These tactics weren't pioneered by the Nixon White House, or by the Johnson machine before it. These tactics of accusation are as old as the human race; in fact, older. The satanic powers hold humanity in captivity, the Bible teaches, through accusation and fear of death (Heb. 2:15; Rev. 12:10). The gospel doesn't just "pardon." The gospel gets at the root of the accusation, and brings about justice by uniting the sinner to an arrested, indicted, and executed Humanity, in the cross of Jesus, and by uniting that sinner to a righteous, sinless, and vindicated Humanity, in the resurrected Christ. That's why Colson didn't hide in an apartment somewhere, but spoke so openly of his sin, and identified himself with broken men and women with guilty consciences and criminal records.
Colson had every reason to be ashamed. Virtually every word he spoke in the Nixon White House was recorded and transcribed, and laid open for everyone from the House Judiciary Committee to his next-door neighbors to see. His own words proved him to be ruthless, manipulative, and, at times, craven. But all of our words are transcribed, the Bible tells us. They are embedded in a conscience that points us toward a Judgment Day in which every idle word and thought is revealed, and all is laid bare (Rom. 2:15-16). Like Nixon and his cronies, we want to obstruct that justice. If only we could erase the "tapes," and sear over our consciences, we reason, everything will be okay. In trying to win the campaign of our own attempts at self-justification, we've rebelled against a higher authority than the United States Constitution. We've broken into temples more sacred than the Watergate Hotel.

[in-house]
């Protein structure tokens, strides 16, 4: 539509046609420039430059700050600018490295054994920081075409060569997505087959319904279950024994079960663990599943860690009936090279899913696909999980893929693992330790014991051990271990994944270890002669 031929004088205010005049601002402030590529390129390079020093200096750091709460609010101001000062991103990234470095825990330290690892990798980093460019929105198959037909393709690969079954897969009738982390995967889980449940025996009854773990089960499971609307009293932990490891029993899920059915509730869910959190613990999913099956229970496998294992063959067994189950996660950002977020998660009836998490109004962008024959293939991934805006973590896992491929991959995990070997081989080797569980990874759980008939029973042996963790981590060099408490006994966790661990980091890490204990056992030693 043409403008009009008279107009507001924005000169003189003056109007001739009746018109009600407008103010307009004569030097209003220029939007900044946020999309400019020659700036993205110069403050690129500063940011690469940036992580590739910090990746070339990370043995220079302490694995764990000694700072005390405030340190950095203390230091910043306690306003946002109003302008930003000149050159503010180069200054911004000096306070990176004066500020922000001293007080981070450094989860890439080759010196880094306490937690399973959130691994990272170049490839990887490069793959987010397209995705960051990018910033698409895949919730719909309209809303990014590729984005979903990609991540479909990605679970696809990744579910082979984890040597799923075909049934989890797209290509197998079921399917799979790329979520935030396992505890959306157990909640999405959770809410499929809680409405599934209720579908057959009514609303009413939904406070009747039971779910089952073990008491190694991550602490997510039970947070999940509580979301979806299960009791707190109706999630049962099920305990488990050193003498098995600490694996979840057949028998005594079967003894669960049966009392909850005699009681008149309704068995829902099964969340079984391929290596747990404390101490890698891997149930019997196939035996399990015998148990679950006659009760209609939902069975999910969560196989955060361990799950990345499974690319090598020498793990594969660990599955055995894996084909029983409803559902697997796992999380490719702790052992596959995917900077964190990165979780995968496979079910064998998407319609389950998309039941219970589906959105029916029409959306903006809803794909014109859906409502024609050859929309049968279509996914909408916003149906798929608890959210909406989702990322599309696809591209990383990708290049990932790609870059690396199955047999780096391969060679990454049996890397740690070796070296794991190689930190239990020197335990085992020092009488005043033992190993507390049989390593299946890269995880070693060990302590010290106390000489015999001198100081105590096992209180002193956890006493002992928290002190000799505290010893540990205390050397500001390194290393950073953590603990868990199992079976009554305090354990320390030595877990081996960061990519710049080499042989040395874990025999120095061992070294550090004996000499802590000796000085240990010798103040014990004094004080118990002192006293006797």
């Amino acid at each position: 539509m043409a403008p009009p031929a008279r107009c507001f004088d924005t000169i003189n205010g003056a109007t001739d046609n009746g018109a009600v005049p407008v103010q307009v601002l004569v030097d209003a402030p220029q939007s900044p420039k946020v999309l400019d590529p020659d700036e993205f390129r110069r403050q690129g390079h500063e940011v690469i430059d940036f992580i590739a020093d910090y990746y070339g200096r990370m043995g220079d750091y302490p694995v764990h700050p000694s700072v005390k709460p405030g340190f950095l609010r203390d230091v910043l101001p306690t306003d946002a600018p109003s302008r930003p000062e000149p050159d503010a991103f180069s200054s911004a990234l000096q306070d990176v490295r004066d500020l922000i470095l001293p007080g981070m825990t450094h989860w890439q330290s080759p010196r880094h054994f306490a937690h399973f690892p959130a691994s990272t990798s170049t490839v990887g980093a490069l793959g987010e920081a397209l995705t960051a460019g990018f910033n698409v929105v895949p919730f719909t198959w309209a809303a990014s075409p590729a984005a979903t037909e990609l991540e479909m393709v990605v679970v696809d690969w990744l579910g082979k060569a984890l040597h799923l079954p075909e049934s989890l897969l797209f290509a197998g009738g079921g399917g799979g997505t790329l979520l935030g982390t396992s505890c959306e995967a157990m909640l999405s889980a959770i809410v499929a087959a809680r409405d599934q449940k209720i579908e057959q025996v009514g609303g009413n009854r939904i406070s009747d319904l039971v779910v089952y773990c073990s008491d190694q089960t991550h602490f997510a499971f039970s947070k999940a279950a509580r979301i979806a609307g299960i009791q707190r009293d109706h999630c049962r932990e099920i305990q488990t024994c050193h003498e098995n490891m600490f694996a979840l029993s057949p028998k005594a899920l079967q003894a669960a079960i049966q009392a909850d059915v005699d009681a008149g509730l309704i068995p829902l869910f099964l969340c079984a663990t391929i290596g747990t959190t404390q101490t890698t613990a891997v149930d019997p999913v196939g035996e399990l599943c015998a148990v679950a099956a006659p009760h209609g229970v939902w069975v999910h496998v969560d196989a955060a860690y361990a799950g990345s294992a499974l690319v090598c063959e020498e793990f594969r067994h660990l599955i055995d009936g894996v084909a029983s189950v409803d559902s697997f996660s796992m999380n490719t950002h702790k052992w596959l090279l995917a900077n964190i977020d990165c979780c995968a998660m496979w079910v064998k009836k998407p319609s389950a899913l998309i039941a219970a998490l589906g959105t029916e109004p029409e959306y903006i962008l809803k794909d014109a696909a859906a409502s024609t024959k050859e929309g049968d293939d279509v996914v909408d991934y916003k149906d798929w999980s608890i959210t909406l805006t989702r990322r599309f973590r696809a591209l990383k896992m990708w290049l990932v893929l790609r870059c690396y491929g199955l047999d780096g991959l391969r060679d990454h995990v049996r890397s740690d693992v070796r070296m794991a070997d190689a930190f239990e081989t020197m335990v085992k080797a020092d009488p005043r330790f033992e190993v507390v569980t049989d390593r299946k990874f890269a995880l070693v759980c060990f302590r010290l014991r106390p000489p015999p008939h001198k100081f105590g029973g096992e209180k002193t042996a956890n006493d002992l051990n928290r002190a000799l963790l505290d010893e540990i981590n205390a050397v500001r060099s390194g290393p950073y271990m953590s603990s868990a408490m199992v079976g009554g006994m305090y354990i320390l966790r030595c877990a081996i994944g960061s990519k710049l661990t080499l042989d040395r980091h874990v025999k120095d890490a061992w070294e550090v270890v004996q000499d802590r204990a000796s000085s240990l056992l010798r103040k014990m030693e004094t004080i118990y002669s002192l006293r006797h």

A generation ago, the southern rock band Lynyrd Skynyrd sang back to a culture basking in the glory of a repudiated and humiliated Nixon White House. They sang, "Now Watergate does not bother me; Does your conscience bother you? Tell the truth." That's still the question.
When you read those who smirk and dismiss the Chuck Colson conversion, the Chuck Colson life, don't get angry and don't be outraged. Read a subtext that belongs to all of us: the fear that the criminal conspiracy we've all been a part of will be exposed, and just can't be forgiven. Read the undercurrent of those who find it hard to believe that one can be not just pardoned, but "born again." That's indeed hard to believe. An empty grave in Jerusalem is all we have on which to base that claim, a claim that speaks louder than our own accusing hearts.
I have to believe that when Chuck Colson opened his eyes in the moments after death that he didn't hear anything about break-ins or dirty tricks or guilty consciences. I have to believe Mr. Colson heard a Galilean voice saying, "I was in prison and you visited me" (Matt. 25:36). I have to believe that he stood before his Creator with a new record, a new life transcript, one that belonged not to himself but to a Judean day-laborer who is now the ruler of the cosmos. And in that Lamb's Book of Life there are no eighteen minute gaps.
That's good news for guilty consciences, good news for recovering hatchet men and women like us.
Russell D. Moore is the dean of the Southern Baptist Theological Seminary in Louisville, Kentucky. He blogs at "Moore to the Point," www.russellmoore.com
Copyright © 2012 Christianity Today. Click for reprint information.
More articles on Colson, his death, and his legacy include:
Evangelical Leader Chuck Colson Dead at 80 | The infamous convicted Nixon adviser became famous for prison reform, evangelical-Catholic dialogue, and his Christian worldview.
Remembering Charles Colson, a Man Transformed | The real story of how "Nixon's hatchet man" ended up in, out, and back in prison (and the White House), shaping a movement in the process. Jonathan Aitken
Q & A: Karl Rove on Colson President Bush's deputy chief of staff explains the former Nixon adviser's widespread impact. Interview by Sarah Pulliam Bailey
The Legacy of Prisoner 23226 | After leaving prison, Charles Colson became one of America's most significant social reformers (July 9, 2001)
Colson was a regular columnist for Christianity Today from 1985 until his death.